Originally published by http://feeds.lexblog.com/~r/EmployerLawReport/~3/k_8ZXpOw7Ko/
By Mike Underwood
Requests for religious accommodations at work can involve a wide range of issues including schedule changes, relief from weekend or overtime work, breaks to accommodate prayer or other religious practices, dress code accommodations and even tattoos. Religious accommodations must be granted if they are “reasonable.” Currently employers have a pretty low hurdle to cross when arguing that a requested accommodation is not reasonable. The U.S. Supreme Court is sending signals that hurdle may become higher.
In religious accommodation cases, just like disability accommodation cases, to show that a requested accommodation is unreasonable an employer must show it will cause an undue burden to the business. However the phrase “undue burden” has been interpreted much more narrowly in religion cases than in disability cases. To show that requests for religious accommodation will cause an undue burden, an employer must show only that it will cause some minimal disruption to the business. This relatively low burden has been in place since one of the earliest U.S. Supreme Court cases on religious accommodations, TWA v. Hardison. The current Supreme Court is considering whether to take up a religious accommodation case filed against Walgreens. The case involves an employee’s request for relief from Saturday work due to religious observances. The Court recently asked for input from the U.S. Department of Justice on the case. That, plus indications in some earlier decisions by this Court, suggest the Court may be ready to make a change in the way religious accommodation cases are decided. Specifically, the Court may be ready to impose on employers a more heavy burden to show significant harm to the business as a basis for denying a requested accommodation.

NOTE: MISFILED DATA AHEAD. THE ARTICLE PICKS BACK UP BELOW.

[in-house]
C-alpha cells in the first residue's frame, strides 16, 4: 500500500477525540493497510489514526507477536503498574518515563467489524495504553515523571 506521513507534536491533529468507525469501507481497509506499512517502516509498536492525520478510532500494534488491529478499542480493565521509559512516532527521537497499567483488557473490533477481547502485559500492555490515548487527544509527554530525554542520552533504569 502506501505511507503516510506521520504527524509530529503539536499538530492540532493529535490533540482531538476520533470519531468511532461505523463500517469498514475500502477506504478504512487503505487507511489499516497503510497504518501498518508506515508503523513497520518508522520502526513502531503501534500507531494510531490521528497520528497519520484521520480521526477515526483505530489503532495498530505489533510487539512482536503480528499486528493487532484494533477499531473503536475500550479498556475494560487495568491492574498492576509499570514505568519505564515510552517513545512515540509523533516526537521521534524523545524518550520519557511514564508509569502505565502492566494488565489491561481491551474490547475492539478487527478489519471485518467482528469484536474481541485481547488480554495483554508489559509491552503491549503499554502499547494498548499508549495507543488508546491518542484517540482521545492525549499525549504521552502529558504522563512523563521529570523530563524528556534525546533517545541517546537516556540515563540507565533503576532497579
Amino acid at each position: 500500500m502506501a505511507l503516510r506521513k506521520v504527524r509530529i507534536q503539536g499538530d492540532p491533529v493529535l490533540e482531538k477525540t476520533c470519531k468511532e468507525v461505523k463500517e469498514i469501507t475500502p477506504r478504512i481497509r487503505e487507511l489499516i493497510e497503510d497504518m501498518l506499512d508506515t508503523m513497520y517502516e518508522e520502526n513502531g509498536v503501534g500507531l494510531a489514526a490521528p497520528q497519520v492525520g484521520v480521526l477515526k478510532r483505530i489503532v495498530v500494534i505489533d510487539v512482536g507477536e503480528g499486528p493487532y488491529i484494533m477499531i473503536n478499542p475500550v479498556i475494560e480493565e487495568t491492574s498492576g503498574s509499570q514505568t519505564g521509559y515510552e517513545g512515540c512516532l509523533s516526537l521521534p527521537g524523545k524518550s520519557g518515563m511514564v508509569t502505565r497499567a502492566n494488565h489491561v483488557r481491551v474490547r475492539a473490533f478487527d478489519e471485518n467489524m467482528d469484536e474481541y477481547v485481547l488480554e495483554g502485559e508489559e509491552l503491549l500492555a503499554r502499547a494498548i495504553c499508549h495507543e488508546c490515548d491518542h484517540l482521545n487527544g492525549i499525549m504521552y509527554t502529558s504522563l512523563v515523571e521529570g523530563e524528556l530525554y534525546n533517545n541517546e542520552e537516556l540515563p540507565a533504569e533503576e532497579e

The current political climate may also make the Court more inclined to protect asserted religious freedom. That might result in a decision strengthening the religious accommodation rights of employees, even though a majority of the Court’s current Justices usually tend to favor business rights.
A word of caution
Even considering the current relatively low burden on employers for denying accommodation requests, companies are wise to approach religious accommodation requests deliberately and cautiously. Denying a request has to be supportable by facts showing there will be some harm to the business if the request is granted. Also, there are not only legal risks to consider. There may be employee relations and even public relations implications where religious accommodation requests are denied.